Supreme Court rules Donald Trump can stay on Colorado ballot ahead of Super Tuesday.

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WASHINGTON − The Supreme Court ruled Monday that Colorado can’t use an anti-insurrectionist provision of the Constitution to kick Donald Trump off the ballot, leaving it up to voters to decide whether the former president should be returned to the White House after trying to overturn the results of the 2020 election.

In a unanimous decision, the court reversed the Colorado Supreme Court’s December decision that Trump is disqualified from running for president by a constitutional amendment enacted after the Civil War to keep insurrectionists from holding office. But the three liberal justices criticized the conservative majority's opinion and said the court went further than necessary. And in a rare note of disagreement, one member of the conservative Supreme Court majority − Amy Coney Barrett − also raised some concerns, saying ''the court should turn the national temperature down, not up."

In an unsigned opinion, the justices did not evaluate whether the Jan. 6, 2021, attack on the Capitol was an insurrection and whether Trump engaged in it. Instead, the majority said the Constitution makes Congress, not the states, responsible for enforcing Section 3 of the 14th Amendment.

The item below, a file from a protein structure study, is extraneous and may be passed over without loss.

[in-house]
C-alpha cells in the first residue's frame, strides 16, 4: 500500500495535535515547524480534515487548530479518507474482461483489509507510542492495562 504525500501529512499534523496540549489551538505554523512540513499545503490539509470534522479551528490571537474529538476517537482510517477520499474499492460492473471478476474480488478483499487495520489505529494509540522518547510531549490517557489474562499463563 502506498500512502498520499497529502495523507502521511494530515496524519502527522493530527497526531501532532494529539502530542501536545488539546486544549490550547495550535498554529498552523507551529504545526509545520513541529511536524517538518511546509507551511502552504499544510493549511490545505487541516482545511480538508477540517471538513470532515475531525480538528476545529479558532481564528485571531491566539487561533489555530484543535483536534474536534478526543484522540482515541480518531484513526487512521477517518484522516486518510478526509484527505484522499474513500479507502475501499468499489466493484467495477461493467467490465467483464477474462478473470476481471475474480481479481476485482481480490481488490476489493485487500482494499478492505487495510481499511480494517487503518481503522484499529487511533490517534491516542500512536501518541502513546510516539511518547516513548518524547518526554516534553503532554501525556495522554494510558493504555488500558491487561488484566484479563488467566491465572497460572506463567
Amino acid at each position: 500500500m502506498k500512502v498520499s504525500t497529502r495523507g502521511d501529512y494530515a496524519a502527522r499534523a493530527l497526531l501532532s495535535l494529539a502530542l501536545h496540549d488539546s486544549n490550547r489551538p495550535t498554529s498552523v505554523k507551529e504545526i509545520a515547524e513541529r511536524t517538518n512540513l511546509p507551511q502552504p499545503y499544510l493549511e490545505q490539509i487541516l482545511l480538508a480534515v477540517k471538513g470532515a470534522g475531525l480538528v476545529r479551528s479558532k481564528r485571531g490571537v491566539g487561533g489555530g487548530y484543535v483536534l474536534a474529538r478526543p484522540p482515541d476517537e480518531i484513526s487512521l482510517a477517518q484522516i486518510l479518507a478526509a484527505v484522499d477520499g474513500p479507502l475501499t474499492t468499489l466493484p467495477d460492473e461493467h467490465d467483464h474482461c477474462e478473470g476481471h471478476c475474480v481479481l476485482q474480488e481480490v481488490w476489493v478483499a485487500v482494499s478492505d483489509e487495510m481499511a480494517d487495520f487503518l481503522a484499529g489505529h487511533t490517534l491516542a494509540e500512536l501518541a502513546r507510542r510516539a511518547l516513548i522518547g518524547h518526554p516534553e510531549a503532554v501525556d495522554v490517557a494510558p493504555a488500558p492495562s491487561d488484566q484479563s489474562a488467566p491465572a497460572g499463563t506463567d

“We conclude that states may disqualify persons holding or attempting to hold state office,” five of the justices said. “But states have no power under the Constitution to enforce Section 3 with respect to federal offices, especially the presidency.”

Three liberal justices say the majority went further than necessary

The court's three liberal justices agreed that allowing Colorado to remove Trump from the ballot would have created a "chaotic state-by-state patchwork." But they wrote a separate statement criticizing the majority for going further than they said was necessary in order to insulate Trump and the Supreme Court from future controversy.